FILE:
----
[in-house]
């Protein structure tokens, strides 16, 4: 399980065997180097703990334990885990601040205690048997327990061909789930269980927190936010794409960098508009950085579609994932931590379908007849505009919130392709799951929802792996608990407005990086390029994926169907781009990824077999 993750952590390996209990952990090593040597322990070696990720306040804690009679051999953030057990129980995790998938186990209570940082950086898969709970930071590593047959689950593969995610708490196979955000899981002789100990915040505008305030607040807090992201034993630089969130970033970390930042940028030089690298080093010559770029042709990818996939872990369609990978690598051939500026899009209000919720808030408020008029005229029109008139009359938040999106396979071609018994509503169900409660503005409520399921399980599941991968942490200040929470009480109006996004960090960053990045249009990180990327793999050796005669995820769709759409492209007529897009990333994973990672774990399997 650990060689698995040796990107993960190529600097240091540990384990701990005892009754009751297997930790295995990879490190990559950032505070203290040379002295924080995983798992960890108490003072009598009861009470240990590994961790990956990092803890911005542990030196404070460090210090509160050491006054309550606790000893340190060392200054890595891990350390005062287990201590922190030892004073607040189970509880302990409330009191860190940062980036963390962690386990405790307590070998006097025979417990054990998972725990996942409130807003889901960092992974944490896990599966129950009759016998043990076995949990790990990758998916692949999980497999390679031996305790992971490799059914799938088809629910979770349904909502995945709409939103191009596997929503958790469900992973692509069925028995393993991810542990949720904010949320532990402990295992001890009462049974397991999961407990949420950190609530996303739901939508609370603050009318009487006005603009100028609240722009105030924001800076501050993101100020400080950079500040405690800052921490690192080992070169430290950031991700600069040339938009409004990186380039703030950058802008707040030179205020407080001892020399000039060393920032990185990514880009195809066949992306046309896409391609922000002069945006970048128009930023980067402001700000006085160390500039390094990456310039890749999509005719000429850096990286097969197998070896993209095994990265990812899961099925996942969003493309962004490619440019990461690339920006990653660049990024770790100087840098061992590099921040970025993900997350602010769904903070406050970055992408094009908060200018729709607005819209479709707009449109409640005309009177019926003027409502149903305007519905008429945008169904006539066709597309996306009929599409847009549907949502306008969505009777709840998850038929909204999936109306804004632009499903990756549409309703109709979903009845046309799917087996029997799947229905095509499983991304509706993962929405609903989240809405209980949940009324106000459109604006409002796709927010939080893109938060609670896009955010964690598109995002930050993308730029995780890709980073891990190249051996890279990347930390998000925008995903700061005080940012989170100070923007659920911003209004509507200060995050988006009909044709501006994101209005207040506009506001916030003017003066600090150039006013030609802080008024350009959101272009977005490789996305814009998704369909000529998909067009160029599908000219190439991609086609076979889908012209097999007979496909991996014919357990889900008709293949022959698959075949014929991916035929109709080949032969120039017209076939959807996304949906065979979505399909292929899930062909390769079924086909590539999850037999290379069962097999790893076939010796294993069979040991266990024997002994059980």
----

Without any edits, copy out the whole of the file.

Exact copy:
[in-house]
């Protein structure tokens, strides 16, 4: 399980065997180097703990334990885990601040205690048997327990061909789930269980927190936010794409960098508009950085579609994932931590379908007849505009919130392709799951929802792996608990407005990086390029994926169907781009990824077999 993750952590390996209990952990090593040597322990070696990720306040804690009679051999953030057990129980995790998938186990209570940082950086898969709970930071590593047959689950593969995610708490196979955000899981002789100990915040505008305030607040807090992201034993630089969130970033970390930042940028030089690298080093010559770029042709990818996939872990369609990978690598051939500026899009209000919720808030408020008029005229029109008139009359938040999106396979071609018994509503169900409660503005409520399921399980599941991968942490200040929470009480109006996004960090960053990045249009990180990327793999050796005669995820769709759409492209007529897009990333994973990672774990399997 650990060689698995040796990107993960190529600097240091540990384990701990005892009754009751297997930790295995990879490190990559950032505070203290040379002295924080995983798992960890108490003072009598009861009470240990590994961790990956990092803890911005542990030196404070460090210090509160050491006054309550606790000893340190060392200054890595891990350390005062287990201590922190030892004073607040189970509880302990409330009191860190940062980036963390962690386990405790307590070998006097025979417990054990998972725990996942409130807003889901960092992974944490896990599966129950009759016998043990076995949990790990990758998916692949999980497999390679031996305790992971490799059914799938088809629910979770349904909502995945709409939103191009596997929503958790469900992973692509069925028995393993991810542990949720904010949320532990402990295992001890009462049974397991999961407990949420950190609530996303739901939508609370603050009318009487006005603009100028609240722009105030924001800076501050993101100020400080950079500040405690800052921490690192080992070169430290950031991700600069040339938009409004990186380039703030950058802008707040030179205020407080001892020399000039060393920032990185990514880009195809066949992306046309896409391609922000002069945006970048128009930023980067402001700000006085160390500039390094990456310039890749999509005719000429850096990286097969197998070896993209095994990265990812899961099925996942969003493309962004490619440019990461690339920006990653660049990024770790100087840098061992590099921040970025993900997350602010769904903070406050970055992408094009908060200018729709607005819209479709707009449109409640005309009177019926003027409502149903305007519905008429945008169904006539066709597309996306009929599409847009549907949502306008969505009777709840998850038929909204999936109306804004632009499903990756549409309703109709979903009845046309799917087996029997799947229905095509499983991304509706993962929405609903989240809405209980949940009324106000459109604006409002796709927010939080893109938060609670896009955010964690598109995002930050993308730029995780890709980073891990190249051996890279990347930390998000925008995903700061005080940012989170100070923007659920911003209004509507200060995050988006009909044709501006994101209005207040506009506001916030003017003066600090150039006013030609802080008024350009959101272009977005490789996305814009998704369909000529998909067009160029599908000219190439991609086609076979889908012209097999007979496909991996014919357990889900008709293949022959698959075949014929991916035929109709080949032969120039017209076939959807996304949906065979979505399909292929899930062909390769079924086909590539999850037999290379069962097999790893076939010796294993069979040991266990024997002994059980």